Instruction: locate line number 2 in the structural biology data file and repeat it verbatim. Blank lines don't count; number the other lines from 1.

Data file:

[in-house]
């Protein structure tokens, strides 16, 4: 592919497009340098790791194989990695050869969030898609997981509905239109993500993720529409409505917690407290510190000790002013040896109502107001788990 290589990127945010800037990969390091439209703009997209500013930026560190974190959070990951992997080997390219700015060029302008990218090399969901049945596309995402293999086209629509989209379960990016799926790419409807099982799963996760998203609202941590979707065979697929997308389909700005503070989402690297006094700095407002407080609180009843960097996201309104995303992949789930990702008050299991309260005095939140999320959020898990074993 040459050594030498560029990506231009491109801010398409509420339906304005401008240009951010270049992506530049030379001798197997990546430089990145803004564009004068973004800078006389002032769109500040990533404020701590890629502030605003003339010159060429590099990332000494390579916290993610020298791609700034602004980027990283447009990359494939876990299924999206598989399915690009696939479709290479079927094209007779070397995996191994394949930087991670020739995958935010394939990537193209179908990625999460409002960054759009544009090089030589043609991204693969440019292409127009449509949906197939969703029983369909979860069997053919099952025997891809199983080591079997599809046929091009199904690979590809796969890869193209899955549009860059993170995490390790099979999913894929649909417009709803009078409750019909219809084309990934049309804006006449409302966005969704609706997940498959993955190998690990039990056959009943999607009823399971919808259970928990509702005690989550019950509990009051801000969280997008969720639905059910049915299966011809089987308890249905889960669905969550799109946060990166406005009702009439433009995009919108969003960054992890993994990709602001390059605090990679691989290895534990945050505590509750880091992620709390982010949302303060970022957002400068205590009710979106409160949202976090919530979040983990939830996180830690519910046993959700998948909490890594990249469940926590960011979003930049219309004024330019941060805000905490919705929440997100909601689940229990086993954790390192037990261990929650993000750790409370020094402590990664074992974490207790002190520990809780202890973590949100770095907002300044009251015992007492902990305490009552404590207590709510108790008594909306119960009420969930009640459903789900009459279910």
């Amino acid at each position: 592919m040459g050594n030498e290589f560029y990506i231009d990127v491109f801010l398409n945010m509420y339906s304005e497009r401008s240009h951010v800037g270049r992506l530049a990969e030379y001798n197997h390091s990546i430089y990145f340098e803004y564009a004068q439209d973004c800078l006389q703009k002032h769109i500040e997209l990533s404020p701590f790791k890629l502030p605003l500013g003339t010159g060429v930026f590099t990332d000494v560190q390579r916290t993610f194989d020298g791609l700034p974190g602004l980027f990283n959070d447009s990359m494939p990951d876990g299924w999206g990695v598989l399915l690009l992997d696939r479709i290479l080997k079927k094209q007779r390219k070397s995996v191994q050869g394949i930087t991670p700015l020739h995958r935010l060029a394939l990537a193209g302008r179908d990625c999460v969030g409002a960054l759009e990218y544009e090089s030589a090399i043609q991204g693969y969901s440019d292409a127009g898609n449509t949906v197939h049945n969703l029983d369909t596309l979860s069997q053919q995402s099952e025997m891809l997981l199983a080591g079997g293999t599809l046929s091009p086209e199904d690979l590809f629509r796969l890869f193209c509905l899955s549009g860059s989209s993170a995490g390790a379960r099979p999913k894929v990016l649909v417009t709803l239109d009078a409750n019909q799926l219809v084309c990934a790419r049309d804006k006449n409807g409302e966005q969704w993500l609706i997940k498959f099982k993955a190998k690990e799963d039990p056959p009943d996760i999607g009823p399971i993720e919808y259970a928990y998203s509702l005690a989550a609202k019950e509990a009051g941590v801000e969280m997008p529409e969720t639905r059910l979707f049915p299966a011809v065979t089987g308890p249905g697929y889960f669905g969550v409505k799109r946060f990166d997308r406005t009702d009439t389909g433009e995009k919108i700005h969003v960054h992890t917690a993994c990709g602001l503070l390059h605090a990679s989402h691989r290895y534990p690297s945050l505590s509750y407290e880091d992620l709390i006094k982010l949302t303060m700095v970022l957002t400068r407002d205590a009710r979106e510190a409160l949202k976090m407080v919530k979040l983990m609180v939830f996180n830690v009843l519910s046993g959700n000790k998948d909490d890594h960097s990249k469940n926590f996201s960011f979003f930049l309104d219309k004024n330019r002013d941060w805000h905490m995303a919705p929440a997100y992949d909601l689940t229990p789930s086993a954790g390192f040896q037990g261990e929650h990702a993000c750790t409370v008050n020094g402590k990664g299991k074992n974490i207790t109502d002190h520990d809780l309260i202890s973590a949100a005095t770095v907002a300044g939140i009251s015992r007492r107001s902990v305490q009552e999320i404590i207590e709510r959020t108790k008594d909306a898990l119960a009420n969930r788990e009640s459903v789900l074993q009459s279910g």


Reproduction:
């Protein structure tokens, strides 16, 4: 592919497009340098790791194989990695050869969030898609997981509905239109993500993720529409409505917690407290510190000790002013040896109502107001788990 290589990127945010800037990969390091439209703009997209500013930026560190974190959070990951992997080997390219700015060029302008990218090399969901049945596309995402293999086209629509989209379960990016799926790419409807099982799963996760998203609202941590979707065979697929997308389909700005503070989402690297006094700095407002407080609180009843960097996201309104995303992949789930990702008050299991309260005095939140999320959020898990074993 040459050594030498560029990506231009491109801010398409509420339906304005401008240009951010270049992506530049030379001798197997990546430089990145803004564009004068973004800078006389002032769109500040990533404020701590890629502030605003003339010159060429590099990332000494390579916290993610020298791609700034602004980027990283447009990359494939876990299924999206598989399915690009696939479709290479079927094209007779070397995996191994394949930087991670020739995958935010394939990537193209179908990625999460409002960054759009544009090089030589043609991204693969440019292409127009449509949906197939969703029983369909979860069997053919099952025997891809199983080591079997599809046929091009199904690979590809796969890869193209899955549009860059993170995490390790099979999913894929649909417009709803009078409750019909219809084309990934049309804006006449409302966005969704609706997940498959993955190998690990039990056959009943999607009823399971919808259970928990509702005690989550019950509990009051801000969280997008969720639905059910049915299966011809089987308890249905889960669905969550799109946060990166406005009702009439433009995009919108969003960054992890993994990709602001390059605090990679691989290895534990945050505590509750880091992620709390982010949302303060970022957002400068205590009710979106409160949202976090919530979040983990939830996180830690519910046993959700998948909490890594990249469940926590960011979003930049219309004024330019941060805000905490919705929440997100909601689940229990086993954790390192037990261990929650993000750790409370020094402590990664074992974490207790002190520990809780202890973590949100770095907002300044009251015992007492902990305490009552404590207590709510108790008594909306119960009420969930009640459903789900009459279910």